ifx

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    Power-Sizing Model (cont)

    x

    BequipmentofcapacitySize

    AequipmentofcapacitySize

    BequipmentofCost

    AequipmentofCost

    )(

    )(

    Size (capacity) of A and B must be in the same

    physical units Costs for both A and B must occur at the samepoint in time

    If costs of A and B do not occur at the same time,

    cost indexes can be used to convert costs to thesame time

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    Examp le: Power-Sizing Exponent Values

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    Example 4: Combined Cost Est imat ing

    In the screening estimate of a new facility, a single parameter is often usedto describe a cost function. For example, the cost of a power plant is a

    function of electricity generating capacity expressed in megawatts, or thecost of a sewage treatment plant as a function of waste flow expressed inmillion gallons per day.

    The general conditions for the application of the single parameter costfunction for screening estimates are:

    1. Exclude special local conditions in historical data2. Determine new facility cost on basis of specified size or capacity3. Adjust for inflation index4. Adjust for local index of construction costs5. Adjust for different regulatory constraints6. Adjust for local factors for the new facility

    Some of these adjustments may be done using compiled indices, whereasothers may require field investigation and considerable professionaljudgment to reflect differences between a given project and standardprojects performed in the past.

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    Screen ing est imate for a ref inery

    The total construction cost of a refinery with a production

    capacity of 200,000 bbl/day in Gary, Indiana, completed in1999 was $100 million. It is proposed that a similar refinerywith a production capacity of 300,000 bbl/day be built inLos Angeles, California, for completion in 2003. For theadditional information given below, make an estimate ofthe cost of the proposed plant.

    (bbl/day = barrels/day)

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    Screen ing est imate for a ref inery

    1. In the total construction cost for the Gary, Indiana, plant,there was an item of $5 million for site preparation which

    is not typical for other plants.2. The variation of sizes of the refineries can be

    approximated by the exponential rule, power x = 0.6.3. The inflation rate is expected to be 8% per year from

    1999 to 2003.

    4. The location index was 0.92 for Gary, Indiana and 1.14for Los Angeles in 1999. These indices are deemed tobe appropriate for adjusting the costs between these twocities.

    5. New air pollution equipment for the LA plant costs $7

    million in 2003 dollars (not required in the Gary plant).6. The contingency cost due to inclement weather delay will

    be reduced by the amount of 1% of total constructioncost because of the favorable climate in LA (compared toGary).

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    Solut ion: Screening est imate for a ref inery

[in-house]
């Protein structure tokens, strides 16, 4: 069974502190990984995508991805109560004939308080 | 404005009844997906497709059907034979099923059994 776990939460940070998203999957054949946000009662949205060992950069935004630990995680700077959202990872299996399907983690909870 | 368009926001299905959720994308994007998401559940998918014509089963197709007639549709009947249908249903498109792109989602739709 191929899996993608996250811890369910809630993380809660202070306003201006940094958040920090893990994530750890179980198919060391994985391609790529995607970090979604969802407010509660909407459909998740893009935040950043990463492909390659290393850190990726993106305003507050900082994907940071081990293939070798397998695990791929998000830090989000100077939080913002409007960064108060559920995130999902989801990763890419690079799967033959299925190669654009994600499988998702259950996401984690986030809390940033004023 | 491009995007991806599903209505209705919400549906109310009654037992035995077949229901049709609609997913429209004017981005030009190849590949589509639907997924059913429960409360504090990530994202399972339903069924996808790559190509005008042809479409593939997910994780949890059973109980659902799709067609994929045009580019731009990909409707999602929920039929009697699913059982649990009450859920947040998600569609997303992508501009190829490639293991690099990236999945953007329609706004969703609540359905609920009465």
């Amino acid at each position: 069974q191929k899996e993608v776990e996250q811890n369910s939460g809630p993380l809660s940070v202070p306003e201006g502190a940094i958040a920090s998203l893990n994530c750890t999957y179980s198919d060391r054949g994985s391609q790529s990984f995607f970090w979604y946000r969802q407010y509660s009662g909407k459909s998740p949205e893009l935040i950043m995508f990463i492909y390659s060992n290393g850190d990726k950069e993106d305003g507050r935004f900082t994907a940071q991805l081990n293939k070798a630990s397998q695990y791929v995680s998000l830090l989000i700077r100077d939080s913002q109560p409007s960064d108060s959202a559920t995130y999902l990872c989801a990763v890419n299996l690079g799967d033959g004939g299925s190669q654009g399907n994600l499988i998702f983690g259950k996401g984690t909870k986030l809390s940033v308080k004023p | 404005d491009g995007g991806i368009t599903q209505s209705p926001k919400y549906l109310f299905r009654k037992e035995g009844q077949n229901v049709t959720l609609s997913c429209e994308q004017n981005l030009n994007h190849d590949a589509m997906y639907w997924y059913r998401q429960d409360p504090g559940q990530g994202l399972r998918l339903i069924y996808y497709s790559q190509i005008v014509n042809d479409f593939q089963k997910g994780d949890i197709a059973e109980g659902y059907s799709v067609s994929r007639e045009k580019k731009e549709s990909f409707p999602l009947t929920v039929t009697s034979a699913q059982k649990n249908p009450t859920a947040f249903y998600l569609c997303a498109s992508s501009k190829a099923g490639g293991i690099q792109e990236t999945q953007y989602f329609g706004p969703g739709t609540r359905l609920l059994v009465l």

On the basis of the above conditions, the estimate for thenew project may be obtained as follows:

    1. Typical cost excluding special item at Gary, IN is

    $100 million - $5 million = $ 95 million

    2. Adjustment for capacity based on the exponential law yields

    ($95)(300,000/200,000)0.6 = (95)(1.5)0.6 = $121.2 million

    3. Adjustment for inflation leads to the cost in 2003 dollars as

    ($121.2)(1.08)4 = $164.6 million

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    Solut ion: Screening est imate for a ref inery

    4. Adjustment for location index gives

    ($164.6)(1.14/0.92) = $204.6 million

    5. Adjustment for new pollution equipment at the LA plant gives

    $204.6 + $7 = $211.6 million

    6. Reduction in contingency cost yields

    ($211.6)(1-0.01) = $209.5 million

    Since there is no adjustment for the cost of constructionfinancing, the estimate for the new project is $209.5 million.

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    Bottom-up estimates

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    Example 5: Cost Est imating

    Surveyor Pro Project

    (Source: K. Schwalbe, Information Technology Project Management, Thomson, 2007)

    Goal of the project:

    - produce 100 handheld devices, continue developing the

    software (user interface), test the new system in the field,

    and train 100 surveyors on how to use the new system.

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    Example:

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    Example:

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    Example: Cos t Est imat ing

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    Determining the Budget

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    Determ ining the Budget

    Cost budgeting involves allocating the project cost

    estimate to individual work items over time

    The WBS is a required input to the cost budgeting process

    since it defines the work items. Activity cost estimates

    and project schedule are also needed.